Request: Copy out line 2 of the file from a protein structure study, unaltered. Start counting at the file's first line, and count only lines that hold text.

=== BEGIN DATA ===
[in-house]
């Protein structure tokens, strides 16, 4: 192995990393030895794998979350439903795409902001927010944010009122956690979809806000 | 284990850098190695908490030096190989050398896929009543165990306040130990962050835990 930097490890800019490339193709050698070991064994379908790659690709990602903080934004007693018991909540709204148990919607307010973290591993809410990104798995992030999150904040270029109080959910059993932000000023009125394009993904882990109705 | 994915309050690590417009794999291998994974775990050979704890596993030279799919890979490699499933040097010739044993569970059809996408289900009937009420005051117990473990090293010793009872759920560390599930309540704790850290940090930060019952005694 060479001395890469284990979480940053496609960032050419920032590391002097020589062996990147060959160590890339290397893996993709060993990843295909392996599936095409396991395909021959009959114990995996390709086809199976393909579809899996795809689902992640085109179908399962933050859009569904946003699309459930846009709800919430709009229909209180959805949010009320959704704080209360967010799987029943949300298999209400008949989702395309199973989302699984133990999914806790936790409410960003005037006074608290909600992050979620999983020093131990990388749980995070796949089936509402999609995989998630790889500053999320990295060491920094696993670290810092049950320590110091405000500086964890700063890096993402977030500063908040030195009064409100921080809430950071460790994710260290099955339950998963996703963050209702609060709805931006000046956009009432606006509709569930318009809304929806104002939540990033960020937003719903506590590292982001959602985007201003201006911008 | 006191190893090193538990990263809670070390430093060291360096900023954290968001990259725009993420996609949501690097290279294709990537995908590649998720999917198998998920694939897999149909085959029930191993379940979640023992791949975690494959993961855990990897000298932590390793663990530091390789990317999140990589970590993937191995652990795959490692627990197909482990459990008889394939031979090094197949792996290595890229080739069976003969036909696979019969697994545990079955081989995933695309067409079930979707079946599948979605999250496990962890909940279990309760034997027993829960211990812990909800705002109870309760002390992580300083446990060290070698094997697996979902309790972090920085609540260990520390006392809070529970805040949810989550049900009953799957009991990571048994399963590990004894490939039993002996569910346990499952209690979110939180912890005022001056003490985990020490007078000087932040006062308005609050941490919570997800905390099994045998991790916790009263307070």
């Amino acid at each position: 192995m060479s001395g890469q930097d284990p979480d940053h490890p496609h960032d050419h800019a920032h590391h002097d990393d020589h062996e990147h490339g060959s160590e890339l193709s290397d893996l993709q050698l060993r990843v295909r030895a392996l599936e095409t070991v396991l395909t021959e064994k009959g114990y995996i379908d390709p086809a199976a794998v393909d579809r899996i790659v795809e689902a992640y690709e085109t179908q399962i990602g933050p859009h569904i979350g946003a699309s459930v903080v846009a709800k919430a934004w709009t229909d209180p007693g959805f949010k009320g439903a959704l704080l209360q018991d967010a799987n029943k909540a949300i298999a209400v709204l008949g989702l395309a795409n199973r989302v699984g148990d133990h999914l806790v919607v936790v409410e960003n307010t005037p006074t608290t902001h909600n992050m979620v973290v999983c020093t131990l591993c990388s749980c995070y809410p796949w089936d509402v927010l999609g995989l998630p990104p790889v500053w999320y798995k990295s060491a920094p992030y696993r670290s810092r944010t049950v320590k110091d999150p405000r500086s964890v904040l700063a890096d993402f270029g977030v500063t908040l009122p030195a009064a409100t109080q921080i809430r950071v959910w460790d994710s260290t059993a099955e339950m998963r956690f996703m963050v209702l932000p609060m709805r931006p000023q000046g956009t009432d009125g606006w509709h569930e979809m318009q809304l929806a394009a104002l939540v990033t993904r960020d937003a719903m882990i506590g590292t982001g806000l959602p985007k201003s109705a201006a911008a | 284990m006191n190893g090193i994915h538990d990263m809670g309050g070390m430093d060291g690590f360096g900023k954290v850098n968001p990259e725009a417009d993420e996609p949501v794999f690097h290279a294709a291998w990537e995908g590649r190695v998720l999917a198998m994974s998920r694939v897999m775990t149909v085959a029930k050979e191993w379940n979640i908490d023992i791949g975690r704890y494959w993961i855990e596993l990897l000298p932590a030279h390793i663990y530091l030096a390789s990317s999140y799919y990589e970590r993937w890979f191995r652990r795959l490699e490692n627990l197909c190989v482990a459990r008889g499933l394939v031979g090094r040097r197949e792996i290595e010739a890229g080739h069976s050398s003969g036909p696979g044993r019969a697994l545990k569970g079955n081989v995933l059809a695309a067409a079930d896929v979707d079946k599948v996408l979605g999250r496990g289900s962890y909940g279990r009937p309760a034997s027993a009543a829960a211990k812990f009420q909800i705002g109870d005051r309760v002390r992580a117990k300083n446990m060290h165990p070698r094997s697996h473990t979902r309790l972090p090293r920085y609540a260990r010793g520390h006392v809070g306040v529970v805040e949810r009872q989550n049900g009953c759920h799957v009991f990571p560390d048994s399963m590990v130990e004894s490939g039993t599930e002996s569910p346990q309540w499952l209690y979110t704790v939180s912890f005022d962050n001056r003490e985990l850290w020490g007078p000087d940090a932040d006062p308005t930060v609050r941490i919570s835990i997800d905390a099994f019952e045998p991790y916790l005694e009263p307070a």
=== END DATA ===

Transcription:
């Protein structure tokens, strides 16, 4: 192995990393030895794998979350439903795409902001927010944010009122956690979809806000 | 284990850098190695908490030096190989050398896929009543165990306040130990962050835990 930097490890800019490339193709050698070991064994379908790659690709990602903080934004007693018991909540709204148990919607307010973290591993809410990104798995992030999150904040270029109080959910059993932000000023009125394009993904882990109705 | 994915309050690590417009794999291998994974775990050979704890596993030279799919890979490699499933040097010739044993569970059809996408289900009937009420005051117990473990090293010793009872759920560390599930309540704790850290940090930060019952005694 060479001395890469284990979480940053496609960032050419920032590391002097020589062996990147060959160590890339290397893996993709060993990843295909392996599936095409396991395909021959009959114990995996390709086809199976393909579809899996795809689902992640085109179908399962933050859009569904946003699309459930846009709800919430709009229909209180959805949010009320959704704080209360967010799987029943949300298999209400008949989702395309199973989302699984133990999914806790936790409410960003005037006074608290909600992050979620999983020093131990990388749980995070796949089936509402999609995989998630790889500053999320990295060491920094696993670290810092049950320590110091405000500086964890700063890096993402977030500063908040030195009064409100921080809430950071460790994710260290099955339950998963996703963050209702609060709805931006000046956009009432606006509709569930318009809304929806104002939540990033960020937003719903506590590292982001959602985007201003201006911008 | 006191190893090193538990990263809670070390430093060291360096900023954290968001990259725009993420996609949501690097290279294709990537995908590649998720999917198998998920694939897999149909085959029930191993379940979640023992791949975690494959993961855990990897000298932590390793663990530091390789990317999140990589970590993937191995652990795959490692627990197909482990459990008889394939031979090094197949792996290595890229080739069976003969036909696979019969697994545990079955081989995933695309067409079930979707079946599948979605999250496990962890909940279990309760034997027993829960211990812990909800705002109870309760002390992580300083446990060290070698094997697996979902309790972090920085609540260990520390006392809070529970805040949810989550049900009953799957009991990571048994399963590990004894490939039993002996569910346990499952209690979110939180912890005022001056003490985990020490007078000087932040006062308005609050941490919570997800905390099994045998991790916790009263307070």